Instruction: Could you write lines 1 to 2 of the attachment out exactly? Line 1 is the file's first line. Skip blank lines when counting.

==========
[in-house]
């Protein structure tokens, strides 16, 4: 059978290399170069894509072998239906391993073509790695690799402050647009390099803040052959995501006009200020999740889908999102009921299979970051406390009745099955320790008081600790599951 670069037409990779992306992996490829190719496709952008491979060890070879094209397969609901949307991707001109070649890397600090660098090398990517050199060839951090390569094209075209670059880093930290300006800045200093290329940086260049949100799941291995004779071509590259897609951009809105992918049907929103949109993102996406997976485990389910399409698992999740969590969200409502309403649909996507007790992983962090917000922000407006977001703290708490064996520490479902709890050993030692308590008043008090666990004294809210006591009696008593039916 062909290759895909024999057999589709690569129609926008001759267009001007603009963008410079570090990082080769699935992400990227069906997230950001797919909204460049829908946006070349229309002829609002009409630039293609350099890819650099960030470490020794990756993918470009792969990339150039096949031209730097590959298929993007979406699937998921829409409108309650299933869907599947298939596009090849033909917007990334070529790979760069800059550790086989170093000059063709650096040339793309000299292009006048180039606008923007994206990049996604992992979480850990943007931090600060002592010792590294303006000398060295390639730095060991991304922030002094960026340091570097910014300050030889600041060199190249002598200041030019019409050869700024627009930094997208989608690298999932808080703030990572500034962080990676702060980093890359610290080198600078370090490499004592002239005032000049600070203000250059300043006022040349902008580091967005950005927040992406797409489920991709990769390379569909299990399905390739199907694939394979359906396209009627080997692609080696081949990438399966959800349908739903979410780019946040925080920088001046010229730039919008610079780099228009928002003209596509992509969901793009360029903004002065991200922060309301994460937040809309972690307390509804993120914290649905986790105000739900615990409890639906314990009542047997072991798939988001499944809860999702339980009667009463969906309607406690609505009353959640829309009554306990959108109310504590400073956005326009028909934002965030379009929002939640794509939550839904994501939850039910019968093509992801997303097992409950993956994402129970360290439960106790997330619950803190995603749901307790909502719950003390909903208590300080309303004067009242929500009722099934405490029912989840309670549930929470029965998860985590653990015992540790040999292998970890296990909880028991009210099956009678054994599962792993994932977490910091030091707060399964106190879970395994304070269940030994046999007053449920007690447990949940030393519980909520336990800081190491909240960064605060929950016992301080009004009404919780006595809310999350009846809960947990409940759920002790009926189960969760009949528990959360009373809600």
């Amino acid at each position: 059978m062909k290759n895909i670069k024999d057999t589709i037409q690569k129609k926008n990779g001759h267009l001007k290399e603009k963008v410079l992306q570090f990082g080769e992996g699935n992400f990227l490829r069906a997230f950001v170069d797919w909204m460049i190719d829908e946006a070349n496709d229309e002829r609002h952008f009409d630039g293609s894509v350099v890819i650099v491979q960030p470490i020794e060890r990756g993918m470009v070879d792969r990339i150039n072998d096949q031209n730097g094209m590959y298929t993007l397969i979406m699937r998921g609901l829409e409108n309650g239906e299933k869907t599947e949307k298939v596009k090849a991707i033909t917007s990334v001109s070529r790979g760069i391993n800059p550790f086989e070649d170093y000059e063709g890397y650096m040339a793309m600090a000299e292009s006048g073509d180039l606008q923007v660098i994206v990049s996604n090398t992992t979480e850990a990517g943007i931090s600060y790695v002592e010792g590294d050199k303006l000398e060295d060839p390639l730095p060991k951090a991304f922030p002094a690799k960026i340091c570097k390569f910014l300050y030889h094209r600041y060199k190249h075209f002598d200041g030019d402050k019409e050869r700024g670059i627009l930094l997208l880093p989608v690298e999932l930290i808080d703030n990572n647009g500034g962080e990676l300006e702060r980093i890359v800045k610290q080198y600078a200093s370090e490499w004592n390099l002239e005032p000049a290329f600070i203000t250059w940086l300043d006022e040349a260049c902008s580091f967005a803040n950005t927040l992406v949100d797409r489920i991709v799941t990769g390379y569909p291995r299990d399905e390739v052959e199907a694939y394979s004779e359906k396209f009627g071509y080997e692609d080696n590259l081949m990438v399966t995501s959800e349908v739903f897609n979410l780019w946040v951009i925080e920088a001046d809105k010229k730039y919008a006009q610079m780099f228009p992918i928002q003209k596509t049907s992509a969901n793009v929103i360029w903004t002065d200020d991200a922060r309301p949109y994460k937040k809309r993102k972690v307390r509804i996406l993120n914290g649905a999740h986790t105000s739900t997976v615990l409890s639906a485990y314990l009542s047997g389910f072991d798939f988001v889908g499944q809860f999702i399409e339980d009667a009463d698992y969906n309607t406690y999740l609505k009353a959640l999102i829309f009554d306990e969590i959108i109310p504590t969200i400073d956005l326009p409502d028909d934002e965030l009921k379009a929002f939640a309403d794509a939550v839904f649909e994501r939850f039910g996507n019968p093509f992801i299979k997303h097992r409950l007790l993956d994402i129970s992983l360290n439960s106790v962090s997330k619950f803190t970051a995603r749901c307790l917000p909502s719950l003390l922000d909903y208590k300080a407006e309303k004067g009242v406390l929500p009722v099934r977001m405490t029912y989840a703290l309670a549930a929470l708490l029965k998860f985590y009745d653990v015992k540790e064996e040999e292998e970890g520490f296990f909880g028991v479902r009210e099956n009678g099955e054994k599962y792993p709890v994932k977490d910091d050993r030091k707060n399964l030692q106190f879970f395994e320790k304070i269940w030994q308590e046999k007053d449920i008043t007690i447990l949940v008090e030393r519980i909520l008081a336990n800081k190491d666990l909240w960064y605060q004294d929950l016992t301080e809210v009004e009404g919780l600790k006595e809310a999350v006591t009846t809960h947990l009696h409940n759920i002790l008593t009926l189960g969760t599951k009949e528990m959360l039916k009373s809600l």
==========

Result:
[in-house]
């Protein structure tokens, strides 16, 4: 059978290399170069894509072998239906391993073509790695690799402050647009390099803040052959995501006009200020999740889908999102009921299979970051406390009745099955320790008081600790599951 670069037409990779992306992996490829190719496709952008491979060890070879094209397969609901949307991707001109070649890397600090660098090398990517050199060839951090390569094209075209670059880093930290300006800045200093290329940086260049949100799941291995004779071509590259897609951009809105992918049907929103949109993102996406997976485990389910399409698992999740969590969200409502309403649909996507007790992983962090917000922000407006977001703290708490064996520490479902709890050993030692308590008043008090666990004294809210006591009696008593039916 062909290759895909024999057999589709690569129609926008001759267009001007603009963008410079570090990082080769699935992400990227069906997230950001797919909204460049829908946006070349229309002829609002009409630039293609350099890819650099960030470490020794990756993918470009792969990339150039096949031209730097590959298929993007979406699937998921829409409108309650299933869907599947298939596009090849033909917007990334070529790979760069800059550790086989170093000059063709650096040339793309000299292009006048180039606008923007994206990049996604992992979480850990943007931090600060002592010792590294303006000398060295390639730095060991991304922030002094960026340091570097910014300050030889600041060199190249002598200041030019019409050869700024627009930094997208989608690298999932808080703030990572500034962080990676702060980093890359610290080198600078370090490499004592002239005032000049600070203000250059300043006022040349902008580091967005950005927040992406797409489920991709990769390379569909299990399905390739199907694939394979359906396209009627080997692609080696081949990438399966959800349908739903979410780019946040925080920088001046010229730039919008610079780099228009928002003209596509992509969901793009360029903004002065991200922060309301994460937040809309972690307390509804993120914290649905986790105000739900615990409890639906314990009542047997072991798939988001499944809860999702339980009667009463969906309607406690609505009353959640829309009554306990959108109310504590400073956005326009028909934002965030379009929002939640794509939550839904994501939850039910019968093509992801997303097992409950993956994402129970360290439960106790997330619950803190995603749901307790909502719950003390909903208590300080309303004067009242929500009722099934405490029912989840309670549930929470029965998860985590653990015992540790040999292998970890296990909880028991009210099956009678054994599962792993994932977490910091030091707060399964106190879970395994304070269940030994046999007053449920007690447990949940030393519980909520336990800081190491909240960064605060929950016992301080009004009404919780006595809310999350009846809960947990409940759920002790009926189960969760009949528990959360009373809600």